D. Returning Home
time limit per test
2 seconds
memory limit per test
256 megabytes
standard input
standard output

Yura has been walking for some time already and is planning to return home. He needs to get home as fast as possible. To do this, Yura can use the instant-movement locations around the city.

Let's represent the city as an area of $$$n \times n$$$ square blocks. Yura needs to move from the block with coordinates $$$(s_x,s_y)$$$ to the block with coordinates $$$(f_x,f_y)$$$. In one minute Yura can move to any neighboring by side block; in other words, he can move in four directions. Also, there are $$$m$$$ instant-movement locations in the city. Their coordinates are known to you and Yura. Yura can move to an instant-movement location in no time if he is located in a block with the same coordinate $$$x$$$ or with the same coordinate $$$y$$$ as the location.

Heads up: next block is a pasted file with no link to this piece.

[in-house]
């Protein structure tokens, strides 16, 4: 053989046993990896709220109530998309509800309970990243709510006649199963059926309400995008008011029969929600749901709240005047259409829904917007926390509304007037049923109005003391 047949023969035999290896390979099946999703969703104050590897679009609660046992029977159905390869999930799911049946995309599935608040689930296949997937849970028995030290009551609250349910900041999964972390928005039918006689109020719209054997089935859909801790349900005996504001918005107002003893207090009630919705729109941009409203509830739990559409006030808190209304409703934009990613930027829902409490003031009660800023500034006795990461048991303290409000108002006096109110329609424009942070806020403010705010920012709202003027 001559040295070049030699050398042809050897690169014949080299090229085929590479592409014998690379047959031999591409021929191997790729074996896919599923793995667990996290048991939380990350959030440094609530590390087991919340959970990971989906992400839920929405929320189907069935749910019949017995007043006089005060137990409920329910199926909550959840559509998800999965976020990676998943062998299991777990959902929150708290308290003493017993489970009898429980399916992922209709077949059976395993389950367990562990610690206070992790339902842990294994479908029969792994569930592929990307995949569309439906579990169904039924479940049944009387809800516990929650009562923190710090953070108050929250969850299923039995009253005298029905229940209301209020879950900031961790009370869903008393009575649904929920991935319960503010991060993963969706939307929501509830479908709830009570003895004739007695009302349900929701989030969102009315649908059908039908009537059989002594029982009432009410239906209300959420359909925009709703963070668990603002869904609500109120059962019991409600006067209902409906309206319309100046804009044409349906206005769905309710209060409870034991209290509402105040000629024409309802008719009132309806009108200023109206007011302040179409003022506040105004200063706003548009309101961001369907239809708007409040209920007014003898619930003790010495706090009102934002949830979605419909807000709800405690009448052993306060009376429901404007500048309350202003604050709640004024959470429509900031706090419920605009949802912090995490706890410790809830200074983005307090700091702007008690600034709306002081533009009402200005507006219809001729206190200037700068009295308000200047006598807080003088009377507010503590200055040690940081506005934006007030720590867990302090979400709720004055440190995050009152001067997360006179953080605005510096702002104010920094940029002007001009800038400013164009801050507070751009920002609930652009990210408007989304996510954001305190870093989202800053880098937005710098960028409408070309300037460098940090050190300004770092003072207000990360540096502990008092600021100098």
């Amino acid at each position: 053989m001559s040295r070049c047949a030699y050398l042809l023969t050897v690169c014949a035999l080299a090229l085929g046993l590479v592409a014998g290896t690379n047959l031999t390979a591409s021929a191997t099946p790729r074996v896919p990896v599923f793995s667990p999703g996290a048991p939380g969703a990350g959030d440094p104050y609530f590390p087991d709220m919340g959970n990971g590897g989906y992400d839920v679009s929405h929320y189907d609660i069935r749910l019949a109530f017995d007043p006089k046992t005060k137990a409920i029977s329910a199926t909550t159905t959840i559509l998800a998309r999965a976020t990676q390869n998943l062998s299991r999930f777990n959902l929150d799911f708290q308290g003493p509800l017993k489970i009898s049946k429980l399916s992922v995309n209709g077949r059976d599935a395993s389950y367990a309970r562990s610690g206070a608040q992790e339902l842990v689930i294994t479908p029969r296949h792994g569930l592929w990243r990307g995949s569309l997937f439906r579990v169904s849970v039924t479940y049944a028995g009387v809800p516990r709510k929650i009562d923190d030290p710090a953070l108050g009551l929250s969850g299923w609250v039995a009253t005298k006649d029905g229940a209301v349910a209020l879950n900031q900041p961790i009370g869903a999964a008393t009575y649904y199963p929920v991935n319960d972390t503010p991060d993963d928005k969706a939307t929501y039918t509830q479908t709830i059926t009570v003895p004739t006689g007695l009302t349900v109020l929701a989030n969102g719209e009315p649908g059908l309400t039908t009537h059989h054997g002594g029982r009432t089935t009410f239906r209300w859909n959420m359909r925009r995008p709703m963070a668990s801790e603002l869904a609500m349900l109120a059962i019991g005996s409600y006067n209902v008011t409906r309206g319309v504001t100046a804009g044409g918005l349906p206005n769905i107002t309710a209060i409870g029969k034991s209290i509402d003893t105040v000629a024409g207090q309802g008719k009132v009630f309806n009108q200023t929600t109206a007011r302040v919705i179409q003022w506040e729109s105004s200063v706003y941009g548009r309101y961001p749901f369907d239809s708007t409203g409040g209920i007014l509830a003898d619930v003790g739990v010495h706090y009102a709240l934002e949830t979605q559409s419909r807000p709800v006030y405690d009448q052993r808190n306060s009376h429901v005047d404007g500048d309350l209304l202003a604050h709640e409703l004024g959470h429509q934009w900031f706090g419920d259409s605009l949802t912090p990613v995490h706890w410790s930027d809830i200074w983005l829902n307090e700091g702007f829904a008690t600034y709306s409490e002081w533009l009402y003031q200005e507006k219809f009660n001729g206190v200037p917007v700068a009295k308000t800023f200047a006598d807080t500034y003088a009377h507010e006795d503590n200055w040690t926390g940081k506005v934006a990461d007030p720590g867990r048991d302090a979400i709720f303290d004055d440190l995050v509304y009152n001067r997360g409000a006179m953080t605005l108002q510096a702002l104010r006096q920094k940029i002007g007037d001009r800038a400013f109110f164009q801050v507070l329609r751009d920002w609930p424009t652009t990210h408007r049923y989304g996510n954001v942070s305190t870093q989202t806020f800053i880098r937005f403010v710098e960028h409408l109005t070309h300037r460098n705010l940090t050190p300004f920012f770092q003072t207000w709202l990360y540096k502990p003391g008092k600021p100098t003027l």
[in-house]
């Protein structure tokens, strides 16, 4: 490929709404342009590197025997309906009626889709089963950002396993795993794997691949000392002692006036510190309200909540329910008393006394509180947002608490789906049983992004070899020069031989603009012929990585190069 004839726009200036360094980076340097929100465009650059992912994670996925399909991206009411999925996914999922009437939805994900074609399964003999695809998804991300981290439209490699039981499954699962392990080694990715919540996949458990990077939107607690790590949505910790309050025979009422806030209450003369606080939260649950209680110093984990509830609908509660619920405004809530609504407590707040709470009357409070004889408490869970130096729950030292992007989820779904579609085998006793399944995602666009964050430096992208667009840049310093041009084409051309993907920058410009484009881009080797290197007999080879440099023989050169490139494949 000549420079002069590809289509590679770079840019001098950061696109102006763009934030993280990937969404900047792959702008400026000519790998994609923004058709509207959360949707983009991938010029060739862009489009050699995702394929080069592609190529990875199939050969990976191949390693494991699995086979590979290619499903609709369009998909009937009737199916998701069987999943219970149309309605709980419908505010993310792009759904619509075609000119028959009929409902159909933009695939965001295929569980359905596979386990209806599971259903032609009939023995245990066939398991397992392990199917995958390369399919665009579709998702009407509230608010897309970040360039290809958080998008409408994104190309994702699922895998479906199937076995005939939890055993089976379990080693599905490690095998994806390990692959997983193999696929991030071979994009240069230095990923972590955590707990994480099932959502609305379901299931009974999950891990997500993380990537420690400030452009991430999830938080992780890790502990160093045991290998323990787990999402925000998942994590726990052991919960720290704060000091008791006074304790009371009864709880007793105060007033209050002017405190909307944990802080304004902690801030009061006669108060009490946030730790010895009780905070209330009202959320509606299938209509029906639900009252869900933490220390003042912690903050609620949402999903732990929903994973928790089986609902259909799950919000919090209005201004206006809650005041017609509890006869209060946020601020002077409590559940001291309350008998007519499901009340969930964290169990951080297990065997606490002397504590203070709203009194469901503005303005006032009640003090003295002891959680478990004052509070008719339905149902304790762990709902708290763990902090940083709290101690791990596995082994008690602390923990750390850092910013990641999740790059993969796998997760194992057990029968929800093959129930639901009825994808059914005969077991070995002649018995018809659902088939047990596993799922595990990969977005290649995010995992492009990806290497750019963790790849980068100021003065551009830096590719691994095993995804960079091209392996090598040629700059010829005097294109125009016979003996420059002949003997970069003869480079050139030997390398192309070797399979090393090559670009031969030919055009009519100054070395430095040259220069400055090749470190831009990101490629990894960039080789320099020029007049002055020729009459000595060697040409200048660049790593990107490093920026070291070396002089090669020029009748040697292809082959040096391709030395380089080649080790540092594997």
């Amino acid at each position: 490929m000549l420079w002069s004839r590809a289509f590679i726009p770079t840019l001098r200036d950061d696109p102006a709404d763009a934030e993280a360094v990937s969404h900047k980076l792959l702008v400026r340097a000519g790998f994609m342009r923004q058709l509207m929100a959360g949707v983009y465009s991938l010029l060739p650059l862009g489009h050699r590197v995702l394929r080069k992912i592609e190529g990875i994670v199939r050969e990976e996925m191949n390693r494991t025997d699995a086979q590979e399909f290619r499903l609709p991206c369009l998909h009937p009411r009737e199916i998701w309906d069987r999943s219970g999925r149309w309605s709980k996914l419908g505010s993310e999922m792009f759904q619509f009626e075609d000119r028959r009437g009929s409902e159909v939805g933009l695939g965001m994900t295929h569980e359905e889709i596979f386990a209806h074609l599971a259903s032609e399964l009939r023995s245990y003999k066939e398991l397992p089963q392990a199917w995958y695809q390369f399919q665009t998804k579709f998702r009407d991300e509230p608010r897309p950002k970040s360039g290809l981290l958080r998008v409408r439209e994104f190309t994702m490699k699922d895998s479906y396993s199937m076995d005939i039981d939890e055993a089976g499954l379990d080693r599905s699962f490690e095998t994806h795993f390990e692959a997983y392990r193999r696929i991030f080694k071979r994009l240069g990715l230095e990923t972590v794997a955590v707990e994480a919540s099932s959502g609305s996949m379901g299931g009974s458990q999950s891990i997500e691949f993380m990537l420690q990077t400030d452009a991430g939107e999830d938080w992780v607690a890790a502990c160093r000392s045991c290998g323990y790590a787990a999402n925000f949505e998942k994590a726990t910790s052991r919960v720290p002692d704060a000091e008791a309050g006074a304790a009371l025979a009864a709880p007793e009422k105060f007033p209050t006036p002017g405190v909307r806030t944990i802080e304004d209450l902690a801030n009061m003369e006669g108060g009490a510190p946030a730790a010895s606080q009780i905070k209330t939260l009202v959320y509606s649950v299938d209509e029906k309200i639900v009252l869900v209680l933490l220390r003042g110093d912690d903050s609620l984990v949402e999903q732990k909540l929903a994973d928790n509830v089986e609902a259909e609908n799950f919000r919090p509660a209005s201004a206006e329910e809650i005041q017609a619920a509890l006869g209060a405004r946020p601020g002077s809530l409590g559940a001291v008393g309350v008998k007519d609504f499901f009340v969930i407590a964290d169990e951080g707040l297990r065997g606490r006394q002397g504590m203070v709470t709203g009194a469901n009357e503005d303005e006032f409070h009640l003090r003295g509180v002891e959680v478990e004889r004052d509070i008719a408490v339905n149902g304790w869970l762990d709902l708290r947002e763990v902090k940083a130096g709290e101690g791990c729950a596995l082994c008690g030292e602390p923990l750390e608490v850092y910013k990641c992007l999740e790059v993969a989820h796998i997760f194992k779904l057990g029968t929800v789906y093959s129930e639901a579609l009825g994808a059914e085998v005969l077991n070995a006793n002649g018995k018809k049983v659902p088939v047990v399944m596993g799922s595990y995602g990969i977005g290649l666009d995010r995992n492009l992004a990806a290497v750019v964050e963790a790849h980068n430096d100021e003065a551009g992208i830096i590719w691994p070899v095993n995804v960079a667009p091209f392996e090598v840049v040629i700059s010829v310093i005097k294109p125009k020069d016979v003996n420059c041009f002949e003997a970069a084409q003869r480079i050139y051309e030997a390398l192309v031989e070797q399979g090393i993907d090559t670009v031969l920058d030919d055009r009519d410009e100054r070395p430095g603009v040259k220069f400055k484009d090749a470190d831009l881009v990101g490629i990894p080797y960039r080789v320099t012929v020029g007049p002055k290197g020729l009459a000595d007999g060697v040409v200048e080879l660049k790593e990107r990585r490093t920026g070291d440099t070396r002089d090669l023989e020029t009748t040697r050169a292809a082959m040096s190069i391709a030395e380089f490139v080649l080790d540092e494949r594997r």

Help Yura to find the smallest time needed to get home.


The first line contains two integers $$$n$$$ and $$$m$$$ — the size of the city and the number of instant-movement locations ($$$1 \le n \le 10^9$$$, $$$0 \le m \le 10^5$$$).

The next line contains four integers $$$s_x$$$ $$$s_y$$$ $$$f_x$$$ $$$f_y$$$ — the coordinates of Yura's initial position and the coordinates of his home ($$$ 1 \le s_x, s_y, f_x, f_y \le n$$$).

Each of the next $$$m$$$ lines contains two integers $$$x_i$$$ $$$y_i$$$ — coordinates of the $$$i$$$-th instant-movement location ($$$1 \le x_i, y_i \le n$$$).


In the only line print the minimum time required to get home.

5 3
1 1 5 5
1 2
4 1
3 3
84 5
67 59 41 2
39 56
7 2
15 3
74 18
22 7

In the first example Yura needs to reach $$$(5, 5)$$$ from $$$(1, 1)$$$. He can do that in $$$5$$$ minutes by first using the second instant-movement location (because its $$$y$$$ coordinate is equal to Yura's $$$y$$$ coordinate), and then walking $$$(4, 1) \to (4, 2) \to (4, 3) \to (5, 3) \to (5, 4) \to (5, 5)$$$.